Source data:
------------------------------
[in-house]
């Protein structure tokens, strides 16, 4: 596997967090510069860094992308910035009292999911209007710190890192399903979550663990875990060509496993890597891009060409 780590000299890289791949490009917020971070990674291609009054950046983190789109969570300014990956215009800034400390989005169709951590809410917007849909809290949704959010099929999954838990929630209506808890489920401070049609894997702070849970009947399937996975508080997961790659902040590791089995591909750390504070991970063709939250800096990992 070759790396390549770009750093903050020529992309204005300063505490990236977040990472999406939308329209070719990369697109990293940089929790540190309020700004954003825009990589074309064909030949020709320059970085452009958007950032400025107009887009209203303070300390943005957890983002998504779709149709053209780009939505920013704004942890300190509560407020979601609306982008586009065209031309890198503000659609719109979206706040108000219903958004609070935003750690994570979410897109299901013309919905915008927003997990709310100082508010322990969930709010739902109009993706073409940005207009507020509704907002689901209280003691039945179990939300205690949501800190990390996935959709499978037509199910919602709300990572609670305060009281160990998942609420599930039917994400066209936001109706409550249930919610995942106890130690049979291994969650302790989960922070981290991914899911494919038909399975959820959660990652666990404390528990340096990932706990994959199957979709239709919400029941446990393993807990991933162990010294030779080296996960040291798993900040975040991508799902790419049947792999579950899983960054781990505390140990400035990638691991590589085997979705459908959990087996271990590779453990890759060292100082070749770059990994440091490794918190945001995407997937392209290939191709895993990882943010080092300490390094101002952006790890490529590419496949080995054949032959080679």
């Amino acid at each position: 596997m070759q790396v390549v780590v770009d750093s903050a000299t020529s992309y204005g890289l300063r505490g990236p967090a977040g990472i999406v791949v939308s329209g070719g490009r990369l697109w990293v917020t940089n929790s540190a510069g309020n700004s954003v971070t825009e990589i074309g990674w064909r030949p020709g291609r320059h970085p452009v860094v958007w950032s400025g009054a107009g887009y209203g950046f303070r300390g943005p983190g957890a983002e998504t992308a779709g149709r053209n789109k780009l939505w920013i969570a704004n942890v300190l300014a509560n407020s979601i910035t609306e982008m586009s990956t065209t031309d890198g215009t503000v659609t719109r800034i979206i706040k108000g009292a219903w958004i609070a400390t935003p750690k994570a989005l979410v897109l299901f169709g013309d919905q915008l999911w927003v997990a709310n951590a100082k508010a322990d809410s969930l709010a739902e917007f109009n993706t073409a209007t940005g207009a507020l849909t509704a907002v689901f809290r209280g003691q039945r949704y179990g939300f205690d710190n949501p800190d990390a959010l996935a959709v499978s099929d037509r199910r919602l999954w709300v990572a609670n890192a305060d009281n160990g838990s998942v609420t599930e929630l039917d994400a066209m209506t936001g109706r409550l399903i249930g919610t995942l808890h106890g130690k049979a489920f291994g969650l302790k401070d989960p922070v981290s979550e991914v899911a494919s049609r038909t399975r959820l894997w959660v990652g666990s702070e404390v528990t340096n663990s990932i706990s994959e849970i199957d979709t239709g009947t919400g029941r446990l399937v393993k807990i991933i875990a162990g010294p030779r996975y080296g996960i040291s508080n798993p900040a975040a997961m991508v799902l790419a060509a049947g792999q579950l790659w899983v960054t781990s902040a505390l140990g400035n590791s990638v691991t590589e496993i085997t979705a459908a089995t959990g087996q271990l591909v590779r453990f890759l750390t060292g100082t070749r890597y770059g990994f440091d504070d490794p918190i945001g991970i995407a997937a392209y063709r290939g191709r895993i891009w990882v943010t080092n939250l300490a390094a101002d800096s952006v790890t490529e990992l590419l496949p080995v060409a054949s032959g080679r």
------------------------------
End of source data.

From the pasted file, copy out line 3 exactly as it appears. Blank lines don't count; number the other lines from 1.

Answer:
């Amino acid at each position: 596997m070759q790396v390549v780590v770009d750093s903050a000299t020529s992309y204005g890289l300063r505490g990236p967090a977040g990472i999406v791949v939308s329209g070719g490009r990369l697109w990293v917020t940089n929790s540190a510069g309020n700004s954003v971070t825009e990589i074309g990674w064909r030949p020709g291609r320059h970085p452009v860094v958007w950032s400025g009054a107009g887009y209203g950046f303070r300390g943005p983190g957890a983002e998504t992308a779709g149709r053209n789109k780009l939505w920013i969570a704004n942890v300190l300014a509560n407020s979601i910035t609306e982008m586009s990956t065209t031309d890198g215009t503000v659609t719109r800034i979206i706040k108000g009292a219903w958004i609070a400390t935003p750690k994570a989005l979410v897109l299901f169709g013309d919905q915008l999911w927003v997990a709310n951590a100082k508010a322990d809410s969930l709010a739902e917007f109009n993706t073409a209007t940005g207009a507020l849909t509704a907002v689901f809290r209280g003691q039945r949704y179990g939300f205690d710190n949501p800190d990390a959010l996935a959709v499978s099929d037509r199910r919602l999954w709300v990572a609670n890192a305060d009281n160990g838990s998942v609420t599930e929630l039917d994400a066209m209506t936001g109706r409550l399903i249930g919610t995942l808890h106890g130690k049979a489920f291994g969650l302790k401070d989960p922070v981290s979550e991914v899911a494919s049609r038909t399975r959820l894997w959660v990652g666990s702070e404390v528990t340096n663990s990932i706990s994959e849970i199957d979709t239709g009947t919400g029941r446990l399937v393993k807990i991933i875990a162990g010294p030779r996975y080296g996960i040291s508080n798993p900040a975040a997961m991508v799902l790419a060509a049947g792999q579950l790659w899983v960054t781990s902040a505390l140990g400035n590791s990638v691991t590589e496993i085997t979705a459908a089995t959990g087996q271990l591909v590779r453990f890759l750390t060292g100082t070749r890597y770059g990994f440091d504070d490794p918190i945001g991970i995407a997937a392209y063709r290939g191709r895993i891009w990882v943010t080092n939250l300490a390094a101002d800096s952006v790890t490529e990992l590419l496949p080995v060409a054949s032959g080679r």